A Monument to Shakespeare
Henry and Emily Folger wanted to create a monument to Shakespeare in the capital of the United States.
This would be their gift to the American people, an architectural presence on Capitol Hill, and an anchor to the nation’s cultural mile.
Their collaboration with architect Paul Philippe Cret resulted in a building that Emily Folger later described as “The First Folio, Illustrated.”
A national landmark
The Folger is an extraordinary building, an American monument to another country’s national hero in the heart of Capitol Hill. Its modernized classical exterior and English Renaissance interior (the contrasting styles are lovingly referred to as “Tudor-deco”) earned it a place on the National Register of Historic Places in 1969. This designation was expanded in 2018 to include the original interior of the building. As soon as it was built, the Folger became a prototype for a wide range of public buildings and monuments across America that maintained a classical spirit while simplifying, modernizing, and abstracting many of classical architecture’s most distinctive features.
Home to the world’s largest collection of Shakespeare-related books, manuscripts, art, and artifacts, the building was a collaboration between Paul Cret, a French émigré trained in the Beaux-Arts style, and Henry and Emily Folger, a New York couple who shared a lifelong passion for Shakespeare and collecting. By locating their monument to Shakespeare and his age at the heart of civic life, the Folgers and Cret made a bold statement in marble and wood: that the wisdom of literature and history are indispensable to the life of a democracy.
The design team: Paul Philippe Cret and Alexander Trowbridge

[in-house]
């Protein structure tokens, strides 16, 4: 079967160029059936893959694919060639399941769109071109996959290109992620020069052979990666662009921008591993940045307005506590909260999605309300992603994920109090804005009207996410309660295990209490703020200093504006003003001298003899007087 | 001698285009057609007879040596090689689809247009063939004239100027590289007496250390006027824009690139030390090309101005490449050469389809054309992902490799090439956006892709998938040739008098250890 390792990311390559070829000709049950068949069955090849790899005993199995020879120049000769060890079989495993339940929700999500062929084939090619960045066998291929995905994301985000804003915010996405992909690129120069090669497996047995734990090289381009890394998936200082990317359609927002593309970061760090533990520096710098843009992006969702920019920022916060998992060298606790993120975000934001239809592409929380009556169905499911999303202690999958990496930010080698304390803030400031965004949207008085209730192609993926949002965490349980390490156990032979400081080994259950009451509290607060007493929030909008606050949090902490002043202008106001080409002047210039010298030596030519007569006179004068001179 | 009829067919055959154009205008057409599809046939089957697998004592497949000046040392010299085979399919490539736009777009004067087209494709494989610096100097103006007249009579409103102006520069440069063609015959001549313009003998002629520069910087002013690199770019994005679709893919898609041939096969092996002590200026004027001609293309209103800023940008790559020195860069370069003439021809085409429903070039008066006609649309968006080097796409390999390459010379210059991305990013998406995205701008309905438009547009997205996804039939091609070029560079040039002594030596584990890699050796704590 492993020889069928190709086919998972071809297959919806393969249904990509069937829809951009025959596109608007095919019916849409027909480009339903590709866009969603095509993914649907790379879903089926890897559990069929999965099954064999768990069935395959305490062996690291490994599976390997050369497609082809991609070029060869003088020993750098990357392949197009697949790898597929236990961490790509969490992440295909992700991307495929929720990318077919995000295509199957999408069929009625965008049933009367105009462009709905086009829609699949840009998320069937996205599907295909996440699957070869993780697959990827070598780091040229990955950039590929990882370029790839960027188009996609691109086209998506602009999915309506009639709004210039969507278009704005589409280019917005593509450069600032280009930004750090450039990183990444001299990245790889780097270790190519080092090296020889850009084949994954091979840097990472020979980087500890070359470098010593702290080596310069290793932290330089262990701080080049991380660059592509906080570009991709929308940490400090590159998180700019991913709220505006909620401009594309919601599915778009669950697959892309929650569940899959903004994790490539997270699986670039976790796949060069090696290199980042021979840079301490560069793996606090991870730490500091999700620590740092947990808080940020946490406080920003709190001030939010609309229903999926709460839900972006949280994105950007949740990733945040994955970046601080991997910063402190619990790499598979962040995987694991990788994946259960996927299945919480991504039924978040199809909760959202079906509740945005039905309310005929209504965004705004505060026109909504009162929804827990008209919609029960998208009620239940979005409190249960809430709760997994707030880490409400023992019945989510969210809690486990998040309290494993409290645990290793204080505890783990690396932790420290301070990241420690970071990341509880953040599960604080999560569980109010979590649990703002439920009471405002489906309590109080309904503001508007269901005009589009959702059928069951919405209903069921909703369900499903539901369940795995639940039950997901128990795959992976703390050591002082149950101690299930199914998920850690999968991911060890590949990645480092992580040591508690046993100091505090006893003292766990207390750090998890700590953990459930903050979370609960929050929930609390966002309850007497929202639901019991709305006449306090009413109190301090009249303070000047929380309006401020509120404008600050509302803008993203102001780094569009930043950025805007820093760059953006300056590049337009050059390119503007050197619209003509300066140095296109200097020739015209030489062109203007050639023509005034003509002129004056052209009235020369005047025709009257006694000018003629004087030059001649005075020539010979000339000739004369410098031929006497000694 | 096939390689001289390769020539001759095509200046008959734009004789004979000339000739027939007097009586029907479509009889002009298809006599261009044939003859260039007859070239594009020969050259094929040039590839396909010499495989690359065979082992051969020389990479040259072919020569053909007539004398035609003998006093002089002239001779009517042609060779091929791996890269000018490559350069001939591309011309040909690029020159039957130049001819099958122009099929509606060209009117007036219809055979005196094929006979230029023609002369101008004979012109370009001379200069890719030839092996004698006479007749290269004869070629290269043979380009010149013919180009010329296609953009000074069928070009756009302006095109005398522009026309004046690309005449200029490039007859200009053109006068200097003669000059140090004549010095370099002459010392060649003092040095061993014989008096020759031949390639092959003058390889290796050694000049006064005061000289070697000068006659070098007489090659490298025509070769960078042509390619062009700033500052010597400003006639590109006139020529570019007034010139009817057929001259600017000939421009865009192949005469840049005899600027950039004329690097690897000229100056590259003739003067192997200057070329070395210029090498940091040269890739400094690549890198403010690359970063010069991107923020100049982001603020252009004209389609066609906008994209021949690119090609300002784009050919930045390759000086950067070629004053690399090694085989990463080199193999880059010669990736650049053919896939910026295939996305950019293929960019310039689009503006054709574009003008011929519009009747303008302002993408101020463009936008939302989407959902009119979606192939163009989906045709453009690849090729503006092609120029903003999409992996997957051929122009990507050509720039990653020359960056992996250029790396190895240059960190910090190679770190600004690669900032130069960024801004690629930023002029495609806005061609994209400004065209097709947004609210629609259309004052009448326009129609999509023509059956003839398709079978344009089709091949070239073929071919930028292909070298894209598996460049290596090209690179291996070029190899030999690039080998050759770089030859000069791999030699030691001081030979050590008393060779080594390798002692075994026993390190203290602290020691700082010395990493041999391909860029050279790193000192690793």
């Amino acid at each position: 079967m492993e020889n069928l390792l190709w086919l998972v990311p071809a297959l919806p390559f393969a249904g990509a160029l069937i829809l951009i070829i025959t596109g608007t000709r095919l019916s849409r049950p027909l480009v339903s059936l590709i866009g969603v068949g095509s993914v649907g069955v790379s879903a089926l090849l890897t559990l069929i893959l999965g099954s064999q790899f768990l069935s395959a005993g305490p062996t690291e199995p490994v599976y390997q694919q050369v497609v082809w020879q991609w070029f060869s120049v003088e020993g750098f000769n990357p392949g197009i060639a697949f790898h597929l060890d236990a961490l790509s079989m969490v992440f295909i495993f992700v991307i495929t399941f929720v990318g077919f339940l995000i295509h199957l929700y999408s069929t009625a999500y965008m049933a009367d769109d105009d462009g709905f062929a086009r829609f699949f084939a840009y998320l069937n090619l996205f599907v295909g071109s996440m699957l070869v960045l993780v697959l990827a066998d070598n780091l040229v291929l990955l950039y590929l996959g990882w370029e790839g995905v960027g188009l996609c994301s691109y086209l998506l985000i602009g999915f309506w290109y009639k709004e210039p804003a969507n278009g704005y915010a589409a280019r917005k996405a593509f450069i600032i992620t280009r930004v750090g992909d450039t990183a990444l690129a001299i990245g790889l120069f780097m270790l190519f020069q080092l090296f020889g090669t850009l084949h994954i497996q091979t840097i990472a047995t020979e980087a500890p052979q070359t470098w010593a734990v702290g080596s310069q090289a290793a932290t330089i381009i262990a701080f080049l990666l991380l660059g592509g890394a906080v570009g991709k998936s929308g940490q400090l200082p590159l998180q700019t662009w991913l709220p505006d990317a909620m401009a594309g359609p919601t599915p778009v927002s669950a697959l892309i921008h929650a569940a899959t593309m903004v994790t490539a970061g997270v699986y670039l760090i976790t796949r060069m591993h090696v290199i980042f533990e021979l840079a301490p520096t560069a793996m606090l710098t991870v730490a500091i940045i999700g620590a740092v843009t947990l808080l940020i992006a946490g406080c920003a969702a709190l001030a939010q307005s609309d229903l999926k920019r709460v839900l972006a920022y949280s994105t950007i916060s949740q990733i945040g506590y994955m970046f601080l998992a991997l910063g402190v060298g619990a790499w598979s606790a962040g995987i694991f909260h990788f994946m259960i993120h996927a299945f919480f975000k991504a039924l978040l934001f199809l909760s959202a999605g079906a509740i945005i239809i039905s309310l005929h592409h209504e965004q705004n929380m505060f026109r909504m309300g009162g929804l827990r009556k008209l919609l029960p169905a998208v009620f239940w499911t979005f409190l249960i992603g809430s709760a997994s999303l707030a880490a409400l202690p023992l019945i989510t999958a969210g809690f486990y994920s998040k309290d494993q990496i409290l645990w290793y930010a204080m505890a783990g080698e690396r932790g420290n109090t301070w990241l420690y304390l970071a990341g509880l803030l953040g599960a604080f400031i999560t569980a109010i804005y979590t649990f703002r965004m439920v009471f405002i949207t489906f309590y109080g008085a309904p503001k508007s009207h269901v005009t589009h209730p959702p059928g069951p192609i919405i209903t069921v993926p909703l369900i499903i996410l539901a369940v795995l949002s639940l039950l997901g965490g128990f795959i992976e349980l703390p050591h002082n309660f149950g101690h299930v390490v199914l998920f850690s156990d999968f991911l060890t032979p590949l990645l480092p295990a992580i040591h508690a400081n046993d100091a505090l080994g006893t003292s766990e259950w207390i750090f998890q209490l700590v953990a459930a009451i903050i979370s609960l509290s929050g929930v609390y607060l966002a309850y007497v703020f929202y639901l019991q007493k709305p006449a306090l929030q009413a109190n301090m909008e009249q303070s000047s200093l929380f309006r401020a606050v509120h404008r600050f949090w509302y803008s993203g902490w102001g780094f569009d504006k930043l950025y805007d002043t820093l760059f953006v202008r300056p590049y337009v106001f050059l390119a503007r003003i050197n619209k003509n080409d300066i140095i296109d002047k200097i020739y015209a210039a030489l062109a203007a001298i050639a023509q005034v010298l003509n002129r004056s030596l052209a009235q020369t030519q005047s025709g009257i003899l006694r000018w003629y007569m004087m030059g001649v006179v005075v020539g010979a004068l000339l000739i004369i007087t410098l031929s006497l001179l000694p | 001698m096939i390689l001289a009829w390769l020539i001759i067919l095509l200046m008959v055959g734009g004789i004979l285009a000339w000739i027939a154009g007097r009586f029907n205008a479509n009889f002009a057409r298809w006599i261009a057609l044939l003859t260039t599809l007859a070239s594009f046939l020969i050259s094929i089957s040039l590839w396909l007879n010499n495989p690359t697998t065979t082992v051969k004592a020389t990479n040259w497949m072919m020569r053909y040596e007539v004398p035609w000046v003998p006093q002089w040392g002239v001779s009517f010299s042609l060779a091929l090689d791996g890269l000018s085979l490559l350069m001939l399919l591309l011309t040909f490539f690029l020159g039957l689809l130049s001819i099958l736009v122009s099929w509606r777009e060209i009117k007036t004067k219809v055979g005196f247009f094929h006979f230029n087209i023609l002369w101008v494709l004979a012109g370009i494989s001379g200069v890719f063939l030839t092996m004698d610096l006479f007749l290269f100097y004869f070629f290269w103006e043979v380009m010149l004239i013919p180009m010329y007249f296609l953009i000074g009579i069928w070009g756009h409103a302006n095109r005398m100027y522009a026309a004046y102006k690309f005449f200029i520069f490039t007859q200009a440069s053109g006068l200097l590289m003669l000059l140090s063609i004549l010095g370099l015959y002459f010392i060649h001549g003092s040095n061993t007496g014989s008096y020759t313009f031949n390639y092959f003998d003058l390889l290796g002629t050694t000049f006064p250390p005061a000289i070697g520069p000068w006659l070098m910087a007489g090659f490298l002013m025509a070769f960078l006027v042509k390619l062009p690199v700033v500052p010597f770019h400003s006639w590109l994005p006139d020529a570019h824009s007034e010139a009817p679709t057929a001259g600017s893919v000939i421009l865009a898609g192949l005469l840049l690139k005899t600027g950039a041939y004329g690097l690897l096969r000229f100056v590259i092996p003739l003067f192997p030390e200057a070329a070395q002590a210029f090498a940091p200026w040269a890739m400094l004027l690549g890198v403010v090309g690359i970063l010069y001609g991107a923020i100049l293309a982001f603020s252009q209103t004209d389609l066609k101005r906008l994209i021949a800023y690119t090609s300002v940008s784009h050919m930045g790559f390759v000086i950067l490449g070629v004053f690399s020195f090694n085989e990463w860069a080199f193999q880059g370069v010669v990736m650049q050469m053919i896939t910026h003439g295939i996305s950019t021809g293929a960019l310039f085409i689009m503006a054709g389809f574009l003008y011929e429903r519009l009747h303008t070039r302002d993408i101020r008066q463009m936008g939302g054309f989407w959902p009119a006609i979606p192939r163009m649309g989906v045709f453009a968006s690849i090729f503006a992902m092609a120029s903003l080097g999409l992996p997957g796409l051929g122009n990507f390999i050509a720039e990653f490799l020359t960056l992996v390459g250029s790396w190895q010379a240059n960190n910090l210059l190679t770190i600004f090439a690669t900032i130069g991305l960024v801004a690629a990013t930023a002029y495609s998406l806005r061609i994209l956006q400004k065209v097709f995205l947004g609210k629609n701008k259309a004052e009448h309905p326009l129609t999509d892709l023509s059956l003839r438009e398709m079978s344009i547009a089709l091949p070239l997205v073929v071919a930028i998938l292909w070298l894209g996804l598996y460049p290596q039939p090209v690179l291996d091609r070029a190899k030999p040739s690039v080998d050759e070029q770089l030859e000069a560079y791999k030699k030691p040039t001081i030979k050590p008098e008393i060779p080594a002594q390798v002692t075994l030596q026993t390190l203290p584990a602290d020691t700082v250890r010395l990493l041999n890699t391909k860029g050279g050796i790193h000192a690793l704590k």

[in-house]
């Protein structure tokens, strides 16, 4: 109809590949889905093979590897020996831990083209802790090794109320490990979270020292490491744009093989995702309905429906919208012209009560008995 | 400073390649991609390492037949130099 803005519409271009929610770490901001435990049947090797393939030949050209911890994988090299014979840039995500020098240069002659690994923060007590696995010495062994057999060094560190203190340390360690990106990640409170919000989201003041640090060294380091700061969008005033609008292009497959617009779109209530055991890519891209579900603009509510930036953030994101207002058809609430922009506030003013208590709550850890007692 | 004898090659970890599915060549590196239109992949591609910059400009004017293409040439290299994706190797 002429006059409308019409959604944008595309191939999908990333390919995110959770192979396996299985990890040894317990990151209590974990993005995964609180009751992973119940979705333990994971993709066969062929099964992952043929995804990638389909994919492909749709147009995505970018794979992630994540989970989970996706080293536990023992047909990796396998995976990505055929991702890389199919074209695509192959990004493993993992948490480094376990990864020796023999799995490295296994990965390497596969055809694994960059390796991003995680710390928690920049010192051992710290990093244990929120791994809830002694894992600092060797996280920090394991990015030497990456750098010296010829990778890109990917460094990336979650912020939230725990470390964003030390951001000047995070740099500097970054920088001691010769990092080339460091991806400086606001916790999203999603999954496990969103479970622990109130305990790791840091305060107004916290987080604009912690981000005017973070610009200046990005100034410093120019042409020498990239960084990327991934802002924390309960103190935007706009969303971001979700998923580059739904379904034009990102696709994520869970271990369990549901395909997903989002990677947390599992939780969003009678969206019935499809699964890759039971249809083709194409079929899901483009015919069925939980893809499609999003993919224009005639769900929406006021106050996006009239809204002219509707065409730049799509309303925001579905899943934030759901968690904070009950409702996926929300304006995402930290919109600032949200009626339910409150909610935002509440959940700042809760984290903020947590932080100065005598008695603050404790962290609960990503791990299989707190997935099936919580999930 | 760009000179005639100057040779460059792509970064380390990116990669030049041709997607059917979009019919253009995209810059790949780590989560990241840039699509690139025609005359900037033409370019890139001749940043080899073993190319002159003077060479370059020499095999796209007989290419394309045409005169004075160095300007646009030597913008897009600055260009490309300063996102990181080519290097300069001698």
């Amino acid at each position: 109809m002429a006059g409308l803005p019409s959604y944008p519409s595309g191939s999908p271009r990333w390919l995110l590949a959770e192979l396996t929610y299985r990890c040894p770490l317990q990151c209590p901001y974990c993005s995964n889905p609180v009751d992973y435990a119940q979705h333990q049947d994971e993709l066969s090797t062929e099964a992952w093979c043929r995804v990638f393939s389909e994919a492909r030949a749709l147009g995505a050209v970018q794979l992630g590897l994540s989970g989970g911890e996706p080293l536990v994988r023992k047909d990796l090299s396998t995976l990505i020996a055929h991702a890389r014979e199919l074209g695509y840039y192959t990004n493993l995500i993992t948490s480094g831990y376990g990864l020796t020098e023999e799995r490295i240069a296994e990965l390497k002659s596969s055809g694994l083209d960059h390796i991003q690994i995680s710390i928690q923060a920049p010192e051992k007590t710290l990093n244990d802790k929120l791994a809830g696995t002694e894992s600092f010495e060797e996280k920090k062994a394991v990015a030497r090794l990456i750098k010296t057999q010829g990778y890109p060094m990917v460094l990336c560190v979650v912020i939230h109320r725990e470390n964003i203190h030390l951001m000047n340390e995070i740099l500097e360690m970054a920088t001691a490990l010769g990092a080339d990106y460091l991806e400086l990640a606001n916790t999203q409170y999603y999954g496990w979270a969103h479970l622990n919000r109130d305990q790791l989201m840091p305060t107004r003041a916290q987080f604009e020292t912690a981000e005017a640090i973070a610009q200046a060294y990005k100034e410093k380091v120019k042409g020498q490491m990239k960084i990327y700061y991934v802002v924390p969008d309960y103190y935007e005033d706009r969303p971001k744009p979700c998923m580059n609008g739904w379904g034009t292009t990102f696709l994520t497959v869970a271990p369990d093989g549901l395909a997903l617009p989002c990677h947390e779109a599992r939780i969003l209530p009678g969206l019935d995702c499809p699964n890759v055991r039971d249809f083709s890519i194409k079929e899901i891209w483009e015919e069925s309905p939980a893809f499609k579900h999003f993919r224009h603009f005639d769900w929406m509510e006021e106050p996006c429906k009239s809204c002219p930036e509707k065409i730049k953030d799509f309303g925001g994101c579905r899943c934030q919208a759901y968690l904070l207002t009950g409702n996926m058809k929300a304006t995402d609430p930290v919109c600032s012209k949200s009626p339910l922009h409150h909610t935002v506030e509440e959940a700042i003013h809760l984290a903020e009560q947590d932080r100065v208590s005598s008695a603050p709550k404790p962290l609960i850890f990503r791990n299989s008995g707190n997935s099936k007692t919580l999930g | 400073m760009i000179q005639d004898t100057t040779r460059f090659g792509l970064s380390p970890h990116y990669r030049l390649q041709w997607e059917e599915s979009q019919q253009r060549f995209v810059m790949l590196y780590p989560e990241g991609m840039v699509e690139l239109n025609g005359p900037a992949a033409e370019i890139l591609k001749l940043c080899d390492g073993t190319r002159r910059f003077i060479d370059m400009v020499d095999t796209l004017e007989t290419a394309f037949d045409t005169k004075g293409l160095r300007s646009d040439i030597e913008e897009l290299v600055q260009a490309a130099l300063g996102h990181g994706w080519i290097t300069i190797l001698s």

Paul Philippe Cret was one of America’s most influential architects of the twentieth century. Born in France, he received his degree from the École des Beaux-Arts in Paris in 1902, and then moved to the United States to join the faculty of the School of Architecture at the University of Pennsylvania. Soon after completing his first major commission, the Pan American Union Building on 17th St. NW (now called the Organization of American States), he enlisted in the French army and served in World War I. Upon his return to Penn in 1919, his style of “stripped classicism,” sometimes referred to as “new classicism” or “modernized classicism,” began to define him: flattened columns and bas-reliefs, with simplified and abstracted features.
Cret was already a prominent architect when the Folgers decided to hire him. In making this choice, they followed the recommendation of their consulting architect, Alexander Trowbridge, who, like Cret, had trained at the École des Beaux-Arts in Paris. From 1928-1931 the Folgers were in constant communication with Cret and Trowbridge. Trowbridge, who had already enjoyed a long career as a practicing architect, served as an advisor and liaison between the Folgers and Cret.
Cret’s influence on DC architecture is profound: in addition to the Organization of American States building, other Cret projects in Washington, DC, include the Duke Ellington Bridge, the Federal Reserve Building, and the tower of the Bethesda Naval Medical Center.